What Was That Building On Lovettsville’s Locust Street? (2018)

by Edward Spannaus
Lovettsville Historical Society Board Member and Researcher

The greyish, barn-like building on South Locust Street, Lovettsville, Virginia, recently taken down, is believed by most local historians to have once been the Nicewarner blacksmith shop, which ceased operation in 1934. It has also been known the “wheelwright shop.”  It has not been used for anything except storage for many decades.Lovettsville historian Glenn Grove, who died last year at the age of 93, wrote in his paper “Hidden Monuments of Lovettsville Past” about the Lovettsville Motor Company, a Chevrolet dealership located on South Loudoun Street.

“However, to the rear of this building [the dealership] and still standing is the old barn type building that housed the Nicewarner blacksmith shop.  It was operated by Mr. Henry Nicewarner, assisted by his son Lester at times, and later by Alex Overton.  It was an interesting place for a young boy to spend his time.  It was also a good place to burn bare feet, but a chance to crank the bellows made that risk worth taking.  When the elder Nicewarner died in 1934 the shop was closed and a sale held to dispose of tools.”

The building itself was not real old by Lovettsville standards, judging from its construction; it was probably built in the 1890s or the early 1900s.

The entire triangular block bounded by Pennsylvania Avenue, South Loudoun Street, and Locust Street, in the mid-19th century consisted of only two parcels: A smaller rectangular parcel shown as “John F. Smith” on the 1875 town map at the corner of Pennsylvania and Loudoun – that became the marble or tombstone shop – and a second parcel extending from Pennsylvania Avenue to the point at the intersection of Loudoun and Locust.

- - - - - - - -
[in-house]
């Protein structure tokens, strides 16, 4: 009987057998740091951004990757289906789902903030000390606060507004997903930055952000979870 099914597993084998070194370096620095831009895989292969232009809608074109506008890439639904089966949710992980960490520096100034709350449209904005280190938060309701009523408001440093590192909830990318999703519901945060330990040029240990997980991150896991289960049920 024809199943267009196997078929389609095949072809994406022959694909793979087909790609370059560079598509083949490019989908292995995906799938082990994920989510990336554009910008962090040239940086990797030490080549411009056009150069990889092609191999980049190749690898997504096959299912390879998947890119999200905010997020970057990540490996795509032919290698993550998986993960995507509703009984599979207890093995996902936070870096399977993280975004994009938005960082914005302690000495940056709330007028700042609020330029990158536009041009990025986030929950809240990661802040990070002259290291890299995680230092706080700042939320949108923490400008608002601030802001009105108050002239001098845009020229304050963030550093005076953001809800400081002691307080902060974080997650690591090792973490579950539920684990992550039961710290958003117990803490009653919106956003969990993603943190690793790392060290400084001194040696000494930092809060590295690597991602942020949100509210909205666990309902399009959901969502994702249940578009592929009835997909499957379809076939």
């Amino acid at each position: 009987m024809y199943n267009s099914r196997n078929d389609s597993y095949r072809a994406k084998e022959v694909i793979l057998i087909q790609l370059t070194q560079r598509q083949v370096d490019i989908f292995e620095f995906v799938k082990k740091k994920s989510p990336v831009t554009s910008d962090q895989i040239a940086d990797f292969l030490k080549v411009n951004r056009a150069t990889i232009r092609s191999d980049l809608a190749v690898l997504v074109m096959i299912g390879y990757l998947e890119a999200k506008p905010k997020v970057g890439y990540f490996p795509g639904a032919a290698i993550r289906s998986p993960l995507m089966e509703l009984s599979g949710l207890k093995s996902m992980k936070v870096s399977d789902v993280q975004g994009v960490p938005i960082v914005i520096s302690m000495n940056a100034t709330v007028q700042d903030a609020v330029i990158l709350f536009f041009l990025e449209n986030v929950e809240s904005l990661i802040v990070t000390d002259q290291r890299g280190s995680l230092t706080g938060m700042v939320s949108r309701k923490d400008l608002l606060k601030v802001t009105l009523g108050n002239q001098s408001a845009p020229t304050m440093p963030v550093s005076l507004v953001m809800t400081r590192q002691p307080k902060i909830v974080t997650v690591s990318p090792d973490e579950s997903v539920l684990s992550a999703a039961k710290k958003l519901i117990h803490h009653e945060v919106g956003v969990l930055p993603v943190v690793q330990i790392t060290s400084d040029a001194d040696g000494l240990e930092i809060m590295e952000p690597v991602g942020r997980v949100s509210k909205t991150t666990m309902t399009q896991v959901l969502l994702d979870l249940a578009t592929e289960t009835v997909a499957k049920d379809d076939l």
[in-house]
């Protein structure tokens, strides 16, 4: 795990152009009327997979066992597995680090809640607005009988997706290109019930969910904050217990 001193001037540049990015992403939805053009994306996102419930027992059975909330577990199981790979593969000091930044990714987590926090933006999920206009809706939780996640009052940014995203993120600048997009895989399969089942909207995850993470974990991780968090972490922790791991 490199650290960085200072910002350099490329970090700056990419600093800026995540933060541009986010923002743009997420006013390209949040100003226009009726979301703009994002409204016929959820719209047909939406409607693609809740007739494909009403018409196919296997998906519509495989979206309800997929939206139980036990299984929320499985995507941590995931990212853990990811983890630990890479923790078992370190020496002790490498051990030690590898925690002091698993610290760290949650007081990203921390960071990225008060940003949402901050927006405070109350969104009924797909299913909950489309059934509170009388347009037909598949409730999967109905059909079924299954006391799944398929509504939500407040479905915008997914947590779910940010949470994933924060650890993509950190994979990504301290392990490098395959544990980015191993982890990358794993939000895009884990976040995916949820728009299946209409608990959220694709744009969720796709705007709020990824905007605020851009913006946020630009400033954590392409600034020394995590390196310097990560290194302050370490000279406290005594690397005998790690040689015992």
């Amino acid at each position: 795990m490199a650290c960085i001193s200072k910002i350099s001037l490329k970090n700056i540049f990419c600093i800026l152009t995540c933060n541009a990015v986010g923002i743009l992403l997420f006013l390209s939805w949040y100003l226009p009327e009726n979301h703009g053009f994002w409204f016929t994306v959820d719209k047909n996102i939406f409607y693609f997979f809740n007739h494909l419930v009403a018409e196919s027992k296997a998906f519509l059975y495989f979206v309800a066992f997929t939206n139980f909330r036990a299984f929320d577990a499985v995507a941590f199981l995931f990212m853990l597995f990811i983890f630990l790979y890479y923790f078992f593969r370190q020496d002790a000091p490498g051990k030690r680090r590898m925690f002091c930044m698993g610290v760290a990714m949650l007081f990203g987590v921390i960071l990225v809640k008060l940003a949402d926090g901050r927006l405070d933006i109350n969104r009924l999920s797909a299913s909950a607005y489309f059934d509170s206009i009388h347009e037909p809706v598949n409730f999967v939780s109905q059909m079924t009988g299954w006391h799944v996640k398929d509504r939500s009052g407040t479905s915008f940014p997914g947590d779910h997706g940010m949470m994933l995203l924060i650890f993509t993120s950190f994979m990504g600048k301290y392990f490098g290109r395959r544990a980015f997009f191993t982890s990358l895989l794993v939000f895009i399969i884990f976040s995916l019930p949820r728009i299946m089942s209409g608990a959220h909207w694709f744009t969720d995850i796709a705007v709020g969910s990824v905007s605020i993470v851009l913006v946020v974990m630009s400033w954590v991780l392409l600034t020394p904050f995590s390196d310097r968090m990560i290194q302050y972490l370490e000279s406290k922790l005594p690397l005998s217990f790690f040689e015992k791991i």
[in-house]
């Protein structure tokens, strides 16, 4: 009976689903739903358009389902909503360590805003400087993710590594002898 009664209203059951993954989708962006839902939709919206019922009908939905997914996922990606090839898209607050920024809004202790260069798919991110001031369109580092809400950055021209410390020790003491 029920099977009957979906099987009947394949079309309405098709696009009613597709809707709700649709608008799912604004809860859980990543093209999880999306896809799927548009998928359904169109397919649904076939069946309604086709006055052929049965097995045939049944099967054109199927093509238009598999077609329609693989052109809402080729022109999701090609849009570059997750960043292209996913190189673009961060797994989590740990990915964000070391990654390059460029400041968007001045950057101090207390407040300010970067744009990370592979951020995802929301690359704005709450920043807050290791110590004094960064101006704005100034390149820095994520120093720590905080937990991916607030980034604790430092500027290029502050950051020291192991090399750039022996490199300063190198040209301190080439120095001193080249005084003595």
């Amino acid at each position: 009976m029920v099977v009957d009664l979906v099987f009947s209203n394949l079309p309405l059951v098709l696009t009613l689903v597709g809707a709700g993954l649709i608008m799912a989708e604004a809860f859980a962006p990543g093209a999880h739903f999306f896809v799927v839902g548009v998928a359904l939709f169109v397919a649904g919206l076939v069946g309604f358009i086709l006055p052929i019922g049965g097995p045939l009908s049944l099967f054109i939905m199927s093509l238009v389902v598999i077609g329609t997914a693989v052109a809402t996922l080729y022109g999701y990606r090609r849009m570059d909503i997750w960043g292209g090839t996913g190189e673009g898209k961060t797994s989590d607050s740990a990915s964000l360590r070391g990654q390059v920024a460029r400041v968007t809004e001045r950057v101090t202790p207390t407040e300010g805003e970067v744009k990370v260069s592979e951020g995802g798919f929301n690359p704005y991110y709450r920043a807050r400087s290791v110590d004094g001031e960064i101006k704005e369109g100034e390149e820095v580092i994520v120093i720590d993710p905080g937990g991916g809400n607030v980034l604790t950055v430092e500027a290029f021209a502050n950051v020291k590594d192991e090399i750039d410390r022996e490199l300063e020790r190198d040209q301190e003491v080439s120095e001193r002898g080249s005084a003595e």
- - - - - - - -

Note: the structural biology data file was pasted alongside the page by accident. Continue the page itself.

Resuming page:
Around 1869-1870 a smaller triangular parcel at the point was acquired by the Lovettsville School District, which owned it until selling it 1905 to Charles F. Schumaker.  On this site was the first Lovettsville “colored” school building, which has since been converted into a dwelling house.  The old stone building just north of the schoolhouse building was the town jail, according to local legend.

Lester Nicewarner acquired the old school lot and a surrounding parcel in the 1920s.  After Henry Nicewarner’s death it went to Ridgely Albaugh and his wife Edna George Albaugh in 1935;  Ridgely and Paul Albaugh operated the auto dealership on the Loudoun Street side of the property.  In 1953 ownership was transferred to Ridgely’s father-in-law S. Henry George, and then it descended to Eliza George Myers (another daughter of S. Henry George) and her husband Robert A. Myers – both educators in local public schools.  It is now owned by Tim Keena, a nephew of Eliza Myers, who is planning to build two more houses on that land, along with two dozen or more houses on the other side of Locust Street over to Frye Court.



Subscribe to our free monthly e-Newsletter: http://lovettsvillehistoricalsociety.us8.list-manage2.com/subscribe?u=505152bd0e6e82e1cbc019d3c&id=6f2e3999b0Watch our YouTube Channel of local history videos at:  https://www.youtube.com/channel/UChutaKkOrQOOcMypoTpLaeg/videos?disable_polymer=1

Join us and support our mission to preserve local history. https://squareup.com/store/lovettsville-museum/

Visit the Lovettsville Museum & Archives on Saturdays, 1:00-4:00. https://goo.gl/maps/PY3noLRzHXF2

Visit us on the web at www.LovettsvilleHistoricalSociety.org.